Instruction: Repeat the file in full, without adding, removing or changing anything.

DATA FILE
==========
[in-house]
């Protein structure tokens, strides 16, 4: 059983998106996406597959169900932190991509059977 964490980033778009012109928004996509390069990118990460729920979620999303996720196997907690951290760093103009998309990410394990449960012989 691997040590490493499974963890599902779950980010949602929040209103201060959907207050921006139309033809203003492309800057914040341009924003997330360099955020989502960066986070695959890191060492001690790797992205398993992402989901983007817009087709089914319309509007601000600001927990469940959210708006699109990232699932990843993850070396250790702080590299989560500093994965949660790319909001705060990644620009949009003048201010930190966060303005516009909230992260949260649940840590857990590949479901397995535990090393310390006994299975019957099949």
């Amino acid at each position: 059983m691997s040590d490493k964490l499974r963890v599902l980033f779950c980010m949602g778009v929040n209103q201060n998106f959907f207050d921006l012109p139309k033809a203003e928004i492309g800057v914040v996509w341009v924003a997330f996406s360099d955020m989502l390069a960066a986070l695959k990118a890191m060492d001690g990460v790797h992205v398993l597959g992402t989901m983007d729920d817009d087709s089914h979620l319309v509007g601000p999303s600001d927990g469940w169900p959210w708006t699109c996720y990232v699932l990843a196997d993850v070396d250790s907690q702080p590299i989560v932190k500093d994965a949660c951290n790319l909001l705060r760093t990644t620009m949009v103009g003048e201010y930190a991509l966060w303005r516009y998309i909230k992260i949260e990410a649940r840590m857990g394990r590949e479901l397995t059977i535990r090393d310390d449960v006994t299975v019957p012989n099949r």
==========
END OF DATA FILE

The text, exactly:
[in-house]
């Protein structure tokens, strides 16, 4: 059983998106996406597959169900932190991509059977 964490980033778009012109928004996509390069990118990460729920979620999303996720196997907690951290760093103009998309990410394990449960012989 691997040590490493499974963890599902779950980010949602929040209103201060959907207050921006139309033809203003492309800057914040341009924003997330360099955020989502960066986070695959890191060492001690790797992205398993992402989901983007817009087709089914319309509007601000600001927990469940959210708006699109990232699932990843993850070396250790702080590299989560500093994965949660790319909001705060990644620009949009003048201010930190966060303005516009909230992260949260649940840590857990590949479901397995535990090393310390006994299975019957099949």
């Amino acid at each position: 059983m691997s040590d490493k964490l499974r963890v599902l980033f779950c980010m949602g778009v929040n209103q201060n998106f959907f207050d921006l012109p139309k033809a203003e928004i492309g800057v914040v996509w341009v924003a997330f996406s360099d955020m989502l390069a960066a986070l695959k990118a890191m060492d001690g990460v790797h992205v398993l597959g992402t989901m983007d729920d817009d087709s089914h979620l319309v509007g601000p999303s600001d927990g469940w169900p959210w708006t699109c996720y990232v699932l990843a196997d993850v070396d250790s907690q702080p590299i989560v932190k500093d994965a949660c951290n790319l909001l705060r760093t990644t620009m949009v103009g003048e201010y930190a991509l966060w303005r516009y998309i909230k992260i949260e990410a649940r840590m857990g394990r590949e479901l397995t059977i535990r090393d310390d449960v006994t299975v019957p012989n099949r």